It used to be fun to send my work “out there,” throwing CDs of my band’s demos to the wind. We got lots of rejections but enough valuable connections to build a 30-year career. I used to post silly videos, half-edited blog posts, incessant questions to my social media followers. What’s stopping me doing the same in my literary life? And why, come to think of it, have my various profiles all gone silent?

Trusting a suggestion to visualize “my life’s purpose,” I saw a view of Earth from space. There I was, a dot on the east coast, em-dashes of gold shooting steadily in multiple directions––like a graphic Internet companies use to demonstrate that the modem is connecting to the router. Steady on, these little golden flashes of mine, all over the world. Blink, blink, blink. Connect connect connect.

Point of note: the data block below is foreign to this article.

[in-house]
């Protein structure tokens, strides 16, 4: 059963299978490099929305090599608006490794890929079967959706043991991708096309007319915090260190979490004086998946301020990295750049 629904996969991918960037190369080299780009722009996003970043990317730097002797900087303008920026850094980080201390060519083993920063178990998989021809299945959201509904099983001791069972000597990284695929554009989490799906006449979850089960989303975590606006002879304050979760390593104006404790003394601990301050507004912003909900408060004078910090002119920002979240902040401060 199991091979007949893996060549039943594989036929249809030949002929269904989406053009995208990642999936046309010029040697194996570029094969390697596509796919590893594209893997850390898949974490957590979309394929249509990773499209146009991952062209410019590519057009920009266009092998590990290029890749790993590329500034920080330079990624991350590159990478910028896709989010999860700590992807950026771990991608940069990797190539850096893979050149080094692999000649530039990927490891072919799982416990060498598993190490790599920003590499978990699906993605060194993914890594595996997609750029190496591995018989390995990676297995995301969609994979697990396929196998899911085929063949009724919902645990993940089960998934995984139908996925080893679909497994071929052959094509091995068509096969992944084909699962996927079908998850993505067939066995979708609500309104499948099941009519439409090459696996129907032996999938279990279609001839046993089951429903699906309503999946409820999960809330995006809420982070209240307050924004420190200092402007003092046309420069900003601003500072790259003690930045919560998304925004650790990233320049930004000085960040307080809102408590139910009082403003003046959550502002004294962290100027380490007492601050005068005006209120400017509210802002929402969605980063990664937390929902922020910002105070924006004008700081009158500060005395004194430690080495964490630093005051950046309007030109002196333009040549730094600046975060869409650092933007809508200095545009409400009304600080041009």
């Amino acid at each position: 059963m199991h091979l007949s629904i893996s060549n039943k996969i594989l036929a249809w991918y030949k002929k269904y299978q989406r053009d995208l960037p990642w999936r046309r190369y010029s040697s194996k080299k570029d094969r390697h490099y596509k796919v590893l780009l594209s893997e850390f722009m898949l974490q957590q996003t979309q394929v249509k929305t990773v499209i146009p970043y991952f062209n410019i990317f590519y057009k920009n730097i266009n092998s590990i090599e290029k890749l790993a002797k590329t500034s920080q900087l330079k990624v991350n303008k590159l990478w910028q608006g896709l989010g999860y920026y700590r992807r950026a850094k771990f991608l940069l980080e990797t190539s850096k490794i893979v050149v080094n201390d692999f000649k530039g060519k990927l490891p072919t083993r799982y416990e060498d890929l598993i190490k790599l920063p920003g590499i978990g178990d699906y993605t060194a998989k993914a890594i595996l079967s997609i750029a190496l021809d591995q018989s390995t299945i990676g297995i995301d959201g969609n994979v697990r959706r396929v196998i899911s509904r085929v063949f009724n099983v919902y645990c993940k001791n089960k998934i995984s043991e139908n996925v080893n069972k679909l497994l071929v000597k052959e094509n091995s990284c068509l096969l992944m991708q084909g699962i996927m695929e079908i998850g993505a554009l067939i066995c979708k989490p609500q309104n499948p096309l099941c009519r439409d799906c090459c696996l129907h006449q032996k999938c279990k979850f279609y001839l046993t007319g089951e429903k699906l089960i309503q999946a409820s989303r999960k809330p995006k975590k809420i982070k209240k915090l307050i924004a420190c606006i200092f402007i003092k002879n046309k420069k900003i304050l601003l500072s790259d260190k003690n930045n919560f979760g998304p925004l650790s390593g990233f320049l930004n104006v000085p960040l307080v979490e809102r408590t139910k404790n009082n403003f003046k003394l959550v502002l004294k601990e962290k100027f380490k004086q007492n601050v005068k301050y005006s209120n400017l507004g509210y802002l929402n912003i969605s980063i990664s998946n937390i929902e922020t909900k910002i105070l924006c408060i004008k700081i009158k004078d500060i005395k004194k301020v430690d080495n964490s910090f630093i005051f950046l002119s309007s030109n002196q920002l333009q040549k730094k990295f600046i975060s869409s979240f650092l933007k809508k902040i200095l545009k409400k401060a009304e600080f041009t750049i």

What’s keeping me from this simple job of sending out my words, music, novels, essays, videos? Nothing but my old acquaintances Fear and Dishonesty.

I don’t want to tell you about my husband’s dislike of my fiction. I’m afraid you’re going to think I’m merely a B+ student, 4-star AirBnB host, and an average writer. The lie I try to get you to believe is that I’m brilliant, extraordinary, essentially the cat’s pajamas. But why? Don’t I know by now that the safest place is also the most vulnerable place?